The measure, Welch said, is a “bottomless Pandora’s Box.”

“Outlasting the Gay Revolution” spells out eight principles to help Americans with conservative moral values counter attacks on our freedoms of religion, speech and conscience by homosexual activists

In his letter to McCrory on corporate blackmail, Welch continued: “As you know, the Final Four of the NCAA was just held in Houston and although the final result was a heartbreaker for your great state, the radical LGBT movement’s threat to get this event, the Super Bowl, conferences and corporate bases out of Houston was shown to be a paper tiger and the raw use of intimidation. The churches and concerned citizens by the thousands refused to bow to the god of political correctness, the terrible ordinance was defeated overwhelmingly by the people and Houston continues to grow.

“First and foremost, the economic blessings we enjoy and work toward are only possible in a society that honors God, basic moral virtues which produce strong families raising children who thrive in a safe home, safe community and public facilities free from predators. Your and the North Carolina legislature’s actions will preserve and protect the innocent rather than catering to a tiny segment of the population who need healing from their confusion. Thank you!”

The issue is freedom itself, he said.

“These greedy, self-serving corporations and professional sports organizations who threaten you do not have the right to dictate the values of the citizens in the communities or states in which they do business. As they continue to attempt to bully ‘We the People,’ it is more important than ever that we have leaders like you who will do what is right versus what is expedient. May the Lord bless and honor you along with all who stand with you!”

The threats from the LGBT-advocating corporations have become routine.

When Georgia lawmakers adopted a plan similar to North Carolina’s, which later was vetoed by the Gov. Nathan Deal, the Atlanta Convention and Visitors Bureau said it was told a convention, which it would not identify, would be moved out of the city if the plan became law.

One report said another 15 corporations, also unidentified, were saying they “may move” their convention business out of Atlanta.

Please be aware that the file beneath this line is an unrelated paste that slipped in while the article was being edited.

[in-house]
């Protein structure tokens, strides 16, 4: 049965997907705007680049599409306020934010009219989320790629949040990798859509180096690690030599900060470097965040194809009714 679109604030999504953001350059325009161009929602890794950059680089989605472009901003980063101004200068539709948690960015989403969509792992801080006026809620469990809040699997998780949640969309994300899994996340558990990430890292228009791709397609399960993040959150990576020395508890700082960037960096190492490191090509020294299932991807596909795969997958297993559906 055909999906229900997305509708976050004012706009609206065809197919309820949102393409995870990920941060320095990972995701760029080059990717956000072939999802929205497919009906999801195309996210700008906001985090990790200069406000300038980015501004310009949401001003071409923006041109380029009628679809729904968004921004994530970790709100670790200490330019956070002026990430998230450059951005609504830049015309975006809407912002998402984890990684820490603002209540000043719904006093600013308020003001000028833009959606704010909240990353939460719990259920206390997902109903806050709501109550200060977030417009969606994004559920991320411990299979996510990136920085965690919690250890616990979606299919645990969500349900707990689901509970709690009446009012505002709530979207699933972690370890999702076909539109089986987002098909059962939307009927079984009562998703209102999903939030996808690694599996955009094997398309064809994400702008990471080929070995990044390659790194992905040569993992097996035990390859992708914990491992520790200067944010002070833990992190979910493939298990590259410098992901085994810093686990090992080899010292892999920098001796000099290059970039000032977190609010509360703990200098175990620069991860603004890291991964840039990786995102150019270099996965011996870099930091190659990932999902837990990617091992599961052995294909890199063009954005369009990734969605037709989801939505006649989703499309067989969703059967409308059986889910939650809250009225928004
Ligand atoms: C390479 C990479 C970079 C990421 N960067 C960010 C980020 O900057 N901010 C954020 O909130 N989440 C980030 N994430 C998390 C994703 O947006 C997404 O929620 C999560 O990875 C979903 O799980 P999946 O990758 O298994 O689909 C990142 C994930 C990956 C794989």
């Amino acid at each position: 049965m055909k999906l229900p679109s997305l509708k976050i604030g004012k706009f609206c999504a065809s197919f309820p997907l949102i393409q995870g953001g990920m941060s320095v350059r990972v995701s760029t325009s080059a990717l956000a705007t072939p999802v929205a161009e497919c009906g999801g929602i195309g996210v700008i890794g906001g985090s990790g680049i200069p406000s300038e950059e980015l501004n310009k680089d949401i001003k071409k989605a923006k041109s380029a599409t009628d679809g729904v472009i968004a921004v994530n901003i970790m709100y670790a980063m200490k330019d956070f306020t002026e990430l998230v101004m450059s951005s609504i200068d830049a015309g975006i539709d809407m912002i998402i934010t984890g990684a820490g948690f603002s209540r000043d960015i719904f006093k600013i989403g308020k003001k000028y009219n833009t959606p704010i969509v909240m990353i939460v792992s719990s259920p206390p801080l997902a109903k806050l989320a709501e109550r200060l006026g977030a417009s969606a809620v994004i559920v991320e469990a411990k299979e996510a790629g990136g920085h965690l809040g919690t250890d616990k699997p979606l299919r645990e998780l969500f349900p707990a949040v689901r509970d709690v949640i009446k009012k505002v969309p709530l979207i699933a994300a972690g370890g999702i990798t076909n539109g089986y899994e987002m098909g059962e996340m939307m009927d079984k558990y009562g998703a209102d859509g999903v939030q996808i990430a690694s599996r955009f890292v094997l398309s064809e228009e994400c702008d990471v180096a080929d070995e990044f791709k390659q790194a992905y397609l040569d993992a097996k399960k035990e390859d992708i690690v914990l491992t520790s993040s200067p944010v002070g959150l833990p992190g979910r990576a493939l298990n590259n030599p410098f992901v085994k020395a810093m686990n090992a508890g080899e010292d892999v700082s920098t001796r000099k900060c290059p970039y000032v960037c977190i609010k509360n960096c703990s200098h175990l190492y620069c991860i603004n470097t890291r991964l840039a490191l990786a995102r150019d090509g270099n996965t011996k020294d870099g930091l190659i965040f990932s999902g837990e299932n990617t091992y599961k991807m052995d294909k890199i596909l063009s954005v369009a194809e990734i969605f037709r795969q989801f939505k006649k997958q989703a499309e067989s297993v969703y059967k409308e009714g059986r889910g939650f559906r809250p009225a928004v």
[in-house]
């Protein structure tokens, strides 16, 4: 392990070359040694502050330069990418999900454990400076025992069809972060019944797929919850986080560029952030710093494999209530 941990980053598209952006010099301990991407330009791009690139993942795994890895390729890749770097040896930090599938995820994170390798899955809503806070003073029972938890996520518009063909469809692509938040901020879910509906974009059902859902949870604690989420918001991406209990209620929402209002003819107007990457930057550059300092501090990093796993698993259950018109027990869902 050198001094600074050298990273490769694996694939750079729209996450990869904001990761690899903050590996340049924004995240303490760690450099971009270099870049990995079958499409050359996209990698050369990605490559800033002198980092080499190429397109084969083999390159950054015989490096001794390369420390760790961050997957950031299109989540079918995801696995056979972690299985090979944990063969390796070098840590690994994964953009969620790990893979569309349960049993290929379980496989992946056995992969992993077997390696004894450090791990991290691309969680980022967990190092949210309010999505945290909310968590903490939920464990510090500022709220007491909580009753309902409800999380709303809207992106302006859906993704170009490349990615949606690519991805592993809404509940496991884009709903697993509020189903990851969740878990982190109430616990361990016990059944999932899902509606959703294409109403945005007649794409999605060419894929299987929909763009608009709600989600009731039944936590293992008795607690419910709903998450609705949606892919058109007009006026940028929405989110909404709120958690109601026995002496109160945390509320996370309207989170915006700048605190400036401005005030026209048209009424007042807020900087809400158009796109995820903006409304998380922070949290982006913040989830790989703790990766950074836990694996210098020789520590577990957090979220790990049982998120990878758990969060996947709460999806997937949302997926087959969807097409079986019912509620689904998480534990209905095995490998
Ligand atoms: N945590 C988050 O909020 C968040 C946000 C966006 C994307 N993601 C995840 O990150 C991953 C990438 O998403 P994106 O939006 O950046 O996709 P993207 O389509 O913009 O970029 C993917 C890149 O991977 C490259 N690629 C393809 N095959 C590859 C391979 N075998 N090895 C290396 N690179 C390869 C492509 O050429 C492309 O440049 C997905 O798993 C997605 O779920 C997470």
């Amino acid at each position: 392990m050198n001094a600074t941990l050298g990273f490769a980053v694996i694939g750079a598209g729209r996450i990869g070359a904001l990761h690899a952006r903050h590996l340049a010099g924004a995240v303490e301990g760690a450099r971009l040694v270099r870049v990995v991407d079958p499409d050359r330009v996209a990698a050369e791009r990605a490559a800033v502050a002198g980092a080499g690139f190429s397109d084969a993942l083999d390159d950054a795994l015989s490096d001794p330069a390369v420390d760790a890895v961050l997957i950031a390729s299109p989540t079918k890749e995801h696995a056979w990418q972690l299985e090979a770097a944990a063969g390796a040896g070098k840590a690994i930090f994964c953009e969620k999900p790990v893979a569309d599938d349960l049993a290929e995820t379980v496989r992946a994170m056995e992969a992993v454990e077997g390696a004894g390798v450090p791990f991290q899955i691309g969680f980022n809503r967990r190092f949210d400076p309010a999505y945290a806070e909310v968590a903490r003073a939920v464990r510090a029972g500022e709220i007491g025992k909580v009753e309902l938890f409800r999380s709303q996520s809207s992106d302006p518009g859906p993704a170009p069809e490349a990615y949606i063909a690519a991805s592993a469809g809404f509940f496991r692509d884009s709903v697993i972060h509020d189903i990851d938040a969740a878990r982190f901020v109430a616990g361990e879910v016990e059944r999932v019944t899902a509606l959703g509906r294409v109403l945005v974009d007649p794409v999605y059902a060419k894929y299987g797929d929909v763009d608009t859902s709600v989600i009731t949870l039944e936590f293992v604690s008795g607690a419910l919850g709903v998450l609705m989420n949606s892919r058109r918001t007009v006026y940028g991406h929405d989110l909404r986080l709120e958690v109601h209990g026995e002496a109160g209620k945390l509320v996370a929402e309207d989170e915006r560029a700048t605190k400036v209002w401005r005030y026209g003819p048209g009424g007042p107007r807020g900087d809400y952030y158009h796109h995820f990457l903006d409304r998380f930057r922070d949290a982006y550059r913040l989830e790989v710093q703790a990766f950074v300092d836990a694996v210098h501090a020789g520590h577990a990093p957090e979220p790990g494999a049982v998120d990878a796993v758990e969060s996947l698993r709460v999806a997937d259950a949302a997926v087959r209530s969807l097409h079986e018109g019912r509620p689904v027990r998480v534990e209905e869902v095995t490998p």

In 2015, when Indiana moved to protect women and girls, NASCAR pitchman Nick Offerman canceled a scheduled appearance there in protest of the law. Also, the rock band Wilco failed to appear at one of its scheduled events in Indiana.

One of the maneuvers used repeatedly by LGBT-agenda supporters is to ban state- or city-funded travel to areas that adopt such protections for women and children.

WND reported California’s attempt to “bully” other states into joining the LGBT campaign after a California state legislator introduced a bill that would ban travel by state employees to any state that has a religious-liberty law viewed as “discriminatory.”

See the complete catalogue of “same-sex marriage” violations of faith, compiled by WND.

Assembly Bill 1887 was introduced Feb. 11 by Assemblyman Evan Low, D-Silicon Valley. Low said he introduced a “package” of bills meant to stop state funds from flowing to any person or entity that uses the First Amendment’s religious-liberty clause to “discriminate” against the LGBT community.

Another bill in his arsenal is AB 1888, which would cut off student financial aid for private colleges and universities, particularly religious ones, that are not perceived to be LGBT friendly.

But WND reported Low apparently did not think through his legislation before placing it in the hopper.

WND contacted his staff and was told that the bill is in the process of being rewritten to accommodate some powerful state officials who have complained that it would prevent them from traveling out of state to conduct necessary business.